Big Water Floats
Big Water floats are the best all around float available for most conditions in medium to large size rivers. You will generally have deeper runs to fish (more weight), longer drifts to make (higher profile above water for visibility) and possible turbid waters (keeps your float above water) in these larger systems. Big Water floats are fatter in profile, and shorter in stature (including stem below water). They are not the best trackers, but do a fine job keeping you in the game with minimal pull out issues when fishing bubble lines or seams when mending your line.
Sub styles of Big Water floats are Acorn floats (high above waterline profiles, short bottoms) and the Extra Deep slip styles for those fishing deep holes where an inline sinker or weight is better than running a tapered shot pattern.
Loafer Floats are the best tracking floats of any style, along with allowing for less resistance on subtle bait takes by fish. With their long profiles under the water line, they tend to stay stuck right on a seam or current line even after mending, allowing for precise bait presentation. Their slim profiles allow for low to no resistance when a fish inhales the presentation...i.e. they don't feel resistance from the float when they take the bait.
Swan floats are a cross between a Big Water acorn style and a Loafer. They have a larger profile above the water line to handle turbidity and visibility issues, but also have a longer stem below the water line to assist in tracking. Its not as good of tracking as a true loafer which has body mass and long stem below the water line, but the longer stem on the Swans does help with tracking. Swans tend to perform better in tracking if you can bulk shot a few shot right under the bottom of the stem to help create some mass below the waterline for tracking and stability.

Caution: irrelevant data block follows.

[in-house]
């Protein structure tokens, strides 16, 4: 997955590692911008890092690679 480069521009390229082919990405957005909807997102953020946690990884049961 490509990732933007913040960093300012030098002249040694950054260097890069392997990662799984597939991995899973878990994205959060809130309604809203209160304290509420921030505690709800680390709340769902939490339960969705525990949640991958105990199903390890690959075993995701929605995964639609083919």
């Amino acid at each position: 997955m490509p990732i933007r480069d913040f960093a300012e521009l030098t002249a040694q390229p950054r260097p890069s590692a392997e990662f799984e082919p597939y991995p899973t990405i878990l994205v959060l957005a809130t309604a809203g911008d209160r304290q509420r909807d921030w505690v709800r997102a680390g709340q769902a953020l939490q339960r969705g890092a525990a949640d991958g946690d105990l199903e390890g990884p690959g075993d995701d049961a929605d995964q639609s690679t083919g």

Avon Floats are a cross between a Swan Float and a Loafer Float. Slightly less mass than a Swan above the water line, slightly slimmer profile than a Swan, and slightly more mass below the water line than a Swan. Longer stem below the waterline assists with tracking, and again bulk shotting a few shot just below the stem will help add some mass without affecting tracking during mending.
Cigar Floats are a new float design for 2020.... the Cigar is a nice blend between a Big Water and a Loafer in 18g to 30g sizes. For truly big water conditions, but adding some benefit of a much longer and slimmer profile below the water line, the Cigar will offer a better tracking option than a Big Water float for anglers running large weights under their floats. This float is primarily used with presentations up to 1 ounce in weight, often used in the Pacific Northwest with extremely fast flowing rivers.
Plunger Floats are a new float design for 2020....the Plunger is also a cross between a Loafer and a Big Water float with a strong lean towards the Loafer profile. A much longer and very tapered design below the water line for better tracking, but a larger above water profile than a Loafer (but not as much as a Big Water) for better visibility on long drifts. Plungers won't track as well as a true Loafer as they have a shorter stem profile below the waterline, but they will track better than a Big Water while providing a decent amount of mass above the waterline to see the top of the float further away on long drifts.